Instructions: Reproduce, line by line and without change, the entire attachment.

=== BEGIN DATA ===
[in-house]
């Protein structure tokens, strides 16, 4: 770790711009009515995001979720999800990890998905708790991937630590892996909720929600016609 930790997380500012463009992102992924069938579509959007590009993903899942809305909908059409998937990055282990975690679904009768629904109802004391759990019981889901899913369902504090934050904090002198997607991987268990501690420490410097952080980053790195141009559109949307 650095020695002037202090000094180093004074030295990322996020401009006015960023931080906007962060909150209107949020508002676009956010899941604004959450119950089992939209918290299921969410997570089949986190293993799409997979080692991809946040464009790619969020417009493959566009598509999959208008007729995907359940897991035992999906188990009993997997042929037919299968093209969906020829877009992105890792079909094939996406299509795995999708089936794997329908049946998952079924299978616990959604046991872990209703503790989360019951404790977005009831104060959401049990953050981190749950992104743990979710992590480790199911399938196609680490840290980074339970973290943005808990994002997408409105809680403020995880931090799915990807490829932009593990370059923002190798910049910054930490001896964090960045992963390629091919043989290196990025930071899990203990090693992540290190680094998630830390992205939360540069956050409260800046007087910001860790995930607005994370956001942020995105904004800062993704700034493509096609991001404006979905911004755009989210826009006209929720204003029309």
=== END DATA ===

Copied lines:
[in-house]
């Protein structure tokens, strides 16, 4: 770790711009009515995001979720999800990890998905708790991937630590892996909720929600016609 930790997380500012463009992102992924069938579509959007590009993903899942809305909908059409998937990055282990975690679904009768629904109802004391759990019981889901899913369902504090934050904090002198997607991987268990501690420490410097952080980053790195141009559109949307 650095020695002037202090000094180093004074030295990322996020401009006015960023931080906007962060909150209107949020508002676009956010899941604004959450119950089992939209918290299921969410997570089949986190293993799409997979080692991809946040464009790619969020417009493959566009598509999959208008007729995907359940897991035992999906188990009993997997042929037919299968093209969906020829877009992105890792079909094939996406299509795995999708089936794997329908049946998952079924299978616990959604046991872990209703503790989360019951404790977005009831104060959401049990953050981190749950992104743990979710992590480790199911399938196609680490840290980074339970973290943005808990994002997408409105809680403020995880931090799915990807490829932009593990370059923002190798910049910054930490001896964090960045992963390629091919043989290196990025930071899990203990090693992540290190680094998630830390992205939360540069956050409260800046007087910001860790995930607005994370956001942020995105904004800062993704700034493509096609991001404006979905911004755009989210826009006209929720204003029309």